Chocolate Dip Stout
Style: Sweet Stout (AKA: Milk or Cream Stout) ABV: 6.9%
This beer has been around the Mountain Sun brewpubs for a few years now. I managed to try this beer on nitro, which I think is an excellent choice for any stouts in the sweet stout style. The brew had a slight off-white and long-lasting foam, which laced on the glass beautifully. As per the description, the beer is brewed with both Belgian milk and Belgian dark chocolates, which definitely came through in the nose. As you might expect with a beer called the Chocolate Dip, the most forward flavor was the sweetness from the chocolate and lactose added. It’s a very creamy, very smooth, and very subtle beer. Despite its rather large original gravity (1.070), the beer is incredibly easy to drink. The nitrogen really helped this beer, too. It added a nice and velvety texture, which played with the chocolate flavor extremely well. My only complaint would be the beer has no real strong or lasting flavor. I mean, it drinks like an adult chocolate milk, which I could see paring extremely well with a nice slice of cheesecake, or as a replacement for a cup of coffee in the morning (but that might just be me, since I drink too much beer as it is). It’s a very friendly beer, though, which I could see enjoyed by beer lovers and beer newbies alike.
Dark Harvest Pumpkin Stout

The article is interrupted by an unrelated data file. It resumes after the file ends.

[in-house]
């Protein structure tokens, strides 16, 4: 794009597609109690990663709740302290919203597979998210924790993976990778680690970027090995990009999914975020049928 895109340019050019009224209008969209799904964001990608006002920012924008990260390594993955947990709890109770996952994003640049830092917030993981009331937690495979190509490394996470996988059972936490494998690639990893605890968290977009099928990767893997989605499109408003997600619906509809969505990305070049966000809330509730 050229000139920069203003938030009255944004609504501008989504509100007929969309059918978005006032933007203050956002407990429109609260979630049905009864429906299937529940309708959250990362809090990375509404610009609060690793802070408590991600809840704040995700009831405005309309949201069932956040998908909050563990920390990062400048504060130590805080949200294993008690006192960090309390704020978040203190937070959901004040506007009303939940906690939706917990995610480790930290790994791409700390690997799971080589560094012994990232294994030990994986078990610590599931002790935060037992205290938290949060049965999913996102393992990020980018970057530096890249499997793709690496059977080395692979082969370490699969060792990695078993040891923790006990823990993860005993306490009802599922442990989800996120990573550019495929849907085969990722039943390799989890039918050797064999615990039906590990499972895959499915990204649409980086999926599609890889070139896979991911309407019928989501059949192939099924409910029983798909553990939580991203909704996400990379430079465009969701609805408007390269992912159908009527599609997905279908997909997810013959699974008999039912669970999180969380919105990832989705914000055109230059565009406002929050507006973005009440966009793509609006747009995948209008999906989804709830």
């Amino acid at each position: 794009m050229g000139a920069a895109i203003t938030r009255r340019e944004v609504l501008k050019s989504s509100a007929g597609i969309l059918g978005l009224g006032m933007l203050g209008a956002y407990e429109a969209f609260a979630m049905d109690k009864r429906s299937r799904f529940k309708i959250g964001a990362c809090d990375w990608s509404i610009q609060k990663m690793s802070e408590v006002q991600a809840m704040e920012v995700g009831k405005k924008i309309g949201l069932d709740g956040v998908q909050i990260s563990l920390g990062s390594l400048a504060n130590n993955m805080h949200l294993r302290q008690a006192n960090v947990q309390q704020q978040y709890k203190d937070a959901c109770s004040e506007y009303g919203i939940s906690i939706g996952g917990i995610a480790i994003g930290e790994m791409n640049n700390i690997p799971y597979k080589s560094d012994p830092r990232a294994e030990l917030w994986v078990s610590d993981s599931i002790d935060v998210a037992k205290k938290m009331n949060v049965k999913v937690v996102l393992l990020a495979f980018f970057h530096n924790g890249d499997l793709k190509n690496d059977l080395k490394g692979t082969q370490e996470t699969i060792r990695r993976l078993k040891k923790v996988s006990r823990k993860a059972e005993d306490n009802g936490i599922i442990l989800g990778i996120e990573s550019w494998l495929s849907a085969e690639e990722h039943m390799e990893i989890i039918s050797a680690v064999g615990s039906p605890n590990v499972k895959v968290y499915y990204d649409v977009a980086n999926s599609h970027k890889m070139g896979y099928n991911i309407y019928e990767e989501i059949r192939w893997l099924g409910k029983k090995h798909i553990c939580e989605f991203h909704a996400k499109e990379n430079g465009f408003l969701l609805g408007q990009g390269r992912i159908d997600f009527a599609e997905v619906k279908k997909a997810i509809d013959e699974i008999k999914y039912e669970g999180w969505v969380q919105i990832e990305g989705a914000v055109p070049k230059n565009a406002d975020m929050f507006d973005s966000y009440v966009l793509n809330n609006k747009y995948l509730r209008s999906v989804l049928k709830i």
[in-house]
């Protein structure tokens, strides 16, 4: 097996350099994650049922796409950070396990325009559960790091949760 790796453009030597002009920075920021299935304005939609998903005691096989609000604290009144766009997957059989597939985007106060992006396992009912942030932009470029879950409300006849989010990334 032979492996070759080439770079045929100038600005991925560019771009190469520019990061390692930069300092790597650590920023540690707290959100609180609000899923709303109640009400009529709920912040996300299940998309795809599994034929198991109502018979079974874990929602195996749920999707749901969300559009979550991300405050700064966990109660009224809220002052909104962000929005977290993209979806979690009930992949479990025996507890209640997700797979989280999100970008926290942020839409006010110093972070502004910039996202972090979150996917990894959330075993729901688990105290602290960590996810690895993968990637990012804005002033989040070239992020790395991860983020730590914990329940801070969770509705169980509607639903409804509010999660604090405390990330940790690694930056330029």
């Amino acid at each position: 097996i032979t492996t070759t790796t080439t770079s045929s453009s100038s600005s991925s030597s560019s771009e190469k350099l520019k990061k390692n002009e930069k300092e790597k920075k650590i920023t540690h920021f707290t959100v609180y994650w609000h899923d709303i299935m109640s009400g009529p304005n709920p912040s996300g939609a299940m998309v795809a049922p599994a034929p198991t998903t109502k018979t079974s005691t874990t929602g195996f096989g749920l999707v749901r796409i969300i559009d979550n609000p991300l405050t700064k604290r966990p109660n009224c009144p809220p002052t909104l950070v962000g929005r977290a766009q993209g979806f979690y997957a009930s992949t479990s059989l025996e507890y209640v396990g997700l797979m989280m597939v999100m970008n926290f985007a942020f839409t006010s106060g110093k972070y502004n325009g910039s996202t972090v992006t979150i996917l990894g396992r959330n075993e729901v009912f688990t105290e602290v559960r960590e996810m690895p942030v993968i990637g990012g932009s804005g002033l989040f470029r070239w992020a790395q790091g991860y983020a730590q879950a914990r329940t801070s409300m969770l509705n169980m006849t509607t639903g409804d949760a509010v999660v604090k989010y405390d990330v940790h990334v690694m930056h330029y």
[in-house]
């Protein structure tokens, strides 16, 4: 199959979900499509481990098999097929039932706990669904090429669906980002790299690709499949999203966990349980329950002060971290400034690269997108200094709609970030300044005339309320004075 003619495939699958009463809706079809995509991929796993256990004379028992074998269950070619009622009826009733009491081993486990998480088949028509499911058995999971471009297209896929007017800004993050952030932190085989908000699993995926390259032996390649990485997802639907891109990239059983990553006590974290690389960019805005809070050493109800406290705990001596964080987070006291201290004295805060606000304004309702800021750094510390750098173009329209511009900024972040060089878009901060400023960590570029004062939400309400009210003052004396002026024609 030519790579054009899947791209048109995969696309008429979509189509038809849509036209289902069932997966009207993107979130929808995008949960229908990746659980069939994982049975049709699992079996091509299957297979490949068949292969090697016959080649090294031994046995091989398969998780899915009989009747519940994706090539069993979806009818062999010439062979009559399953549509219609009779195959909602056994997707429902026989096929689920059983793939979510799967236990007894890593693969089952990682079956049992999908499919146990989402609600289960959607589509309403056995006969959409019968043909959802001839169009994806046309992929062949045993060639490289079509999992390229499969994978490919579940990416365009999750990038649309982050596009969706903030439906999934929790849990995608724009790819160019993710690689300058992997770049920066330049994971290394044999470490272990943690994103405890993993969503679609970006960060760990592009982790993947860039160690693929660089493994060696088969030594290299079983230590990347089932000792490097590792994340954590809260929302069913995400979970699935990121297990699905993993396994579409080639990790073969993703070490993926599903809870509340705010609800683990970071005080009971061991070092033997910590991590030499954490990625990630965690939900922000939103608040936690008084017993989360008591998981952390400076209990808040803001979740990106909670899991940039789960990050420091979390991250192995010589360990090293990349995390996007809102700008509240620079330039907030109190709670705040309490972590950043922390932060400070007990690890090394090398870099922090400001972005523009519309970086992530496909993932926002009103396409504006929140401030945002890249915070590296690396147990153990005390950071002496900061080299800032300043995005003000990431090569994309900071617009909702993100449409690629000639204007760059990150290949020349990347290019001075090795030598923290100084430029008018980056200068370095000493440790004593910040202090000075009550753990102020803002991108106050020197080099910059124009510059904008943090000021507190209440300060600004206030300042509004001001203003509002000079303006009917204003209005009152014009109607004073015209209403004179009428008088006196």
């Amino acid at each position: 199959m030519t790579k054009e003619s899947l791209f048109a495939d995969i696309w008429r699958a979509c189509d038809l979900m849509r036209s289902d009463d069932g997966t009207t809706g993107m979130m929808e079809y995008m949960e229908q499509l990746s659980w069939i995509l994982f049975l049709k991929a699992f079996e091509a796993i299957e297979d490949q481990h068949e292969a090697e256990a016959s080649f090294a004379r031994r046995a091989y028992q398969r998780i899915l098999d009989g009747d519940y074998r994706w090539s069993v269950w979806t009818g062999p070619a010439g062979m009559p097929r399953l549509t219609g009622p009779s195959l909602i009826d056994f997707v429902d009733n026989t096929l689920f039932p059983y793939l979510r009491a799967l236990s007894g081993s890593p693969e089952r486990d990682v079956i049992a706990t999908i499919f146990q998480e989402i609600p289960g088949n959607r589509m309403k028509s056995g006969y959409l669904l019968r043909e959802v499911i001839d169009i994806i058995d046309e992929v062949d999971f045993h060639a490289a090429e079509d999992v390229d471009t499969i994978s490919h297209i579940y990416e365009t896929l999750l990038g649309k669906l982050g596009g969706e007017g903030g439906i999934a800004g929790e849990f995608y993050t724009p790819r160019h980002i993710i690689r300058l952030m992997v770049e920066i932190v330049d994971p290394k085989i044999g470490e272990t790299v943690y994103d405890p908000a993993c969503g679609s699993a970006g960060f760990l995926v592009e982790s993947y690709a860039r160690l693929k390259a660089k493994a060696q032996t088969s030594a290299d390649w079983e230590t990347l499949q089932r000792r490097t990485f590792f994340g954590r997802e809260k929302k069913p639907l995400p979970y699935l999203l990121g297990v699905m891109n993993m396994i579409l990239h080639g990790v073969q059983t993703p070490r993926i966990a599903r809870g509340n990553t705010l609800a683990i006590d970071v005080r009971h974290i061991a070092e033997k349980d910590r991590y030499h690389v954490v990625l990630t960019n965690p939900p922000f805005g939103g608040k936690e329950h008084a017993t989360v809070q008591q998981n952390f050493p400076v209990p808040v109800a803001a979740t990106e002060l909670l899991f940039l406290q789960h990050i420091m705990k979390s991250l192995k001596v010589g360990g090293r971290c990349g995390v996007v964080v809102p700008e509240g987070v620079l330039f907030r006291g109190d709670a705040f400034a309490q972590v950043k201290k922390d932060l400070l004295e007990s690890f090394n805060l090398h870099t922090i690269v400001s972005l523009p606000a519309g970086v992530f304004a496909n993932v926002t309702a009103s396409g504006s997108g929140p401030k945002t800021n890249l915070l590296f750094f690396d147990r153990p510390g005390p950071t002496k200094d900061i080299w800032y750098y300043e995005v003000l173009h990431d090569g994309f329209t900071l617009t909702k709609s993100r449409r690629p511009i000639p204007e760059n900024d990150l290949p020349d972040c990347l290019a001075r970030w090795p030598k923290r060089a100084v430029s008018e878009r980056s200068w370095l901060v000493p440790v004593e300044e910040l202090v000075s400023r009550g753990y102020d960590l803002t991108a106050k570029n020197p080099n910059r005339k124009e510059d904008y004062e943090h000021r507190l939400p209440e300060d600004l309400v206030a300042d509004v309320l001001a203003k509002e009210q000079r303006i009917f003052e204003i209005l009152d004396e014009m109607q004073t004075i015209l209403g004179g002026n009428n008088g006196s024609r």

Style: Pumpkin Stout ABV: 7.7%
This was another beer that was available on nitro, which I found peculiar. Typically, you see nitro taps being used for sweet or dry stouts, and less so for ones boasting a spicy flavor. Even so, I am a huge fan of pumpkin beers, as they remind me of times in my youth spent frolicking through dead leaves, and watching the Lions lose on Thanksgiving with my dad. No, I wasn’t drinking pumpkin beers as a kid. Anyway, this beer had a pretty decent, beige head, which clung to the glass like spiderweb. The head dissipated a lot faster than I would have liked (thanks, nitro!). Unlike the other brews I was served today, this one was more ruby colored, albeit very slightly. On the nose, this beer is all pumpkin pie: nutmeg, ginger, cinnamon, allspice, and cloves. However, the smell of pumpkin is almost nonexistent. It’s when you actually sip the beer, the slight pumpkin flavor comes out, only to be smashed into place by the intense spice mixture stated above. The beer is certainly carried by its roasted malt and chocolate flavors, which combine with the spice and pumpkin nicely. The mouthfeel is very medium-bodied and clean, which I appreciated. I would love to try this beer on CO2 sometime, because I would have liked a little more carbonation, but the flavor and smoothness was still very, very tasty.
Stout Month continues for a little while longer at all five of Mountain Sun’s brewpub locations. While you might not see these exact beers on tap there, the brewery will rotate through some other notable and delicious craft stouts for you to enjoy. Not a fan of stout? Jerk. No, just kidding. The brewpub still has some of its other styles on for those that enjoy the lighter side of liquid breads. I recommend the Number One, a Belgian Trippel, the F.Y.I.P.A, a hop-dominant IPA, or the Annapurna Amber, a very even and mild amber. All in all, The Mountain Sun is what Boulder is all about, I think: a warm basket of locally-sourced fries, a patio filled with Raybans-wearing, flannel-sporting locals (despite the snowstorm a day before), and a large and delicious collection of beers to sooth an afternoon hankering for some liquid therapy.